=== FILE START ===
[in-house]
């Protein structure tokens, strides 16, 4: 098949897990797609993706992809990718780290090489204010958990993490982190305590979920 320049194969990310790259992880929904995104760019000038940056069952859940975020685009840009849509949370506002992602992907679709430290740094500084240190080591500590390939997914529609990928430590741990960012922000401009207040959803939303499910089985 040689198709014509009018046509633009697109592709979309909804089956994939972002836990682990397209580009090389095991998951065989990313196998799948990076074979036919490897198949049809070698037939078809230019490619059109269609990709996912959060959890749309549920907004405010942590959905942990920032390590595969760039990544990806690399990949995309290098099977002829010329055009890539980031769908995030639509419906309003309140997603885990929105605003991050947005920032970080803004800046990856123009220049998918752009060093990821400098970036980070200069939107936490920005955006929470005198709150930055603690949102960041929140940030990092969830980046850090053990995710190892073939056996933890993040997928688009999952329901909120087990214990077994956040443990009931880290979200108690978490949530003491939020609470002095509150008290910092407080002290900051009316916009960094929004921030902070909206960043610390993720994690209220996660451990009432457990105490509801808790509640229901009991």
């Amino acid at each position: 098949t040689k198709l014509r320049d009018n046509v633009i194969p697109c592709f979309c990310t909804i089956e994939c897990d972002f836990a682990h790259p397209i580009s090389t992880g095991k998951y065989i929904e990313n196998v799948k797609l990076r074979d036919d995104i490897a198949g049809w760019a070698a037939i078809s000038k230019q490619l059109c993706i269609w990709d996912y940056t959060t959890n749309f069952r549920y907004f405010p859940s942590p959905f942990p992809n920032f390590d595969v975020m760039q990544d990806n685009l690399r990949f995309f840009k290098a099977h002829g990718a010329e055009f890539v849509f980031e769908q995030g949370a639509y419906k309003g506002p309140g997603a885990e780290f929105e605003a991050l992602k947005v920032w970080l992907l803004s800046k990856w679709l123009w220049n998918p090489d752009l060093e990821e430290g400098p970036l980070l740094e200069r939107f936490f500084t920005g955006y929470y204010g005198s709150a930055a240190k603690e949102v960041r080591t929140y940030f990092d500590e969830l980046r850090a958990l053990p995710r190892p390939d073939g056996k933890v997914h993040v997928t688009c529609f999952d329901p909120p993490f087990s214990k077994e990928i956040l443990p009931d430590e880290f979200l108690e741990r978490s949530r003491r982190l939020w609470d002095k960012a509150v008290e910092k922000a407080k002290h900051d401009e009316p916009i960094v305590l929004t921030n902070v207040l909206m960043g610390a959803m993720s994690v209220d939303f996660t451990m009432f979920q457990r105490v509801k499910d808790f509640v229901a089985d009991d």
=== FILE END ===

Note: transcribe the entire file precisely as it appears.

[in-house]
């Protein structure tokens, strides 16, 4: 098949897990797609993706992809990718780290090489204010958990993490982190305590979920 320049194969990310790259992880929904995104760019000038940056069952859940975020685009840009849509949370506002992602992907679709430290740094500084240190080591500590390939997914529609990928430590741990960012922000401009207040959803939303499910089985 040689198709014509009018046509633009697109592709979309909804089956994939972002836990682990397209580009090389095991998951065989990313196998799948990076074979036919490897198949049809070698037939078809230019490619059109269609990709996912959060959890749309549920907004405010942590959905942990920032390590595969760039990544990806690399990949995309290098099977002829010329055009890539980031769908995030639509419906309003309140997603885990929105605003991050947005920032970080803004800046990856123009220049998918752009060093990821400098970036980070200069939107936490920005955006929470005198709150930055603690949102960041929140940030990092969830980046850090053990995710190892073939056996933890993040997928688009999952329901909120087990214990077994956040443990009931880290979200108690978490949530003491939020609470002095509150008290910092407080002290900051009316916009960094929004921030902070909206960043610390993720994690209220996660451990009432457990105490509801808790509640229901009991």
């Amino acid at each position: 098949t040689k198709l014509r320049d009018n046509v633009i194969p697109c592709f979309c990310t909804i089956e994939c897990d972002f836990a682990h790259p397209i580009s090389t992880g095991k998951y065989i929904e990313n196998v799948k797609l990076r074979d036919d995104i490897a198949g049809w760019a070698a037939i078809s000038k230019q490619l059109c993706i269609w990709d996912y940056t959060t959890n749309f069952r549920y907004f405010p859940s942590p959905f942990p992809n920032f390590d595969v975020m760039q990544d990806n685009l690399r990949f995309f840009k290098a099977h002829g990718a010329e055009f890539v849509f980031e769908q995030g949370a639509y419906k309003g506002p309140g997603a885990e780290f929105e605003a991050l992602k947005v920032w970080l992907l803004s800046k990856w679709l123009w220049n998918p090489d752009l060093e990821e430290g400098p970036l980070l740094e200069r939107f936490f500084t920005g955006y929470y204010g005198s709150a930055a240190k603690e949102v960041r080591t929140y940030f990092d500590e969830l980046r850090a958990l053990p995710r190892p390939d073939g056996k933890v997914h993040v997928t688009c529609f999952d329901p909120p993490f087990s214990k077994e990928i956040l443990p009931d430590e880290f979200l108690e741990r978490s949530r003491r982190l939020w609470d002095k960012a509150v008290e910092k922000a407080k002290h900051d401009e009316p916009i960094v305590l929004t921030n902070v207040l909206m960043g610390a959803m993720s994690v209220d939303f996660t451990m009432f979920q457990r105490v509801k499910d808790f509640v229901a089985d009991d």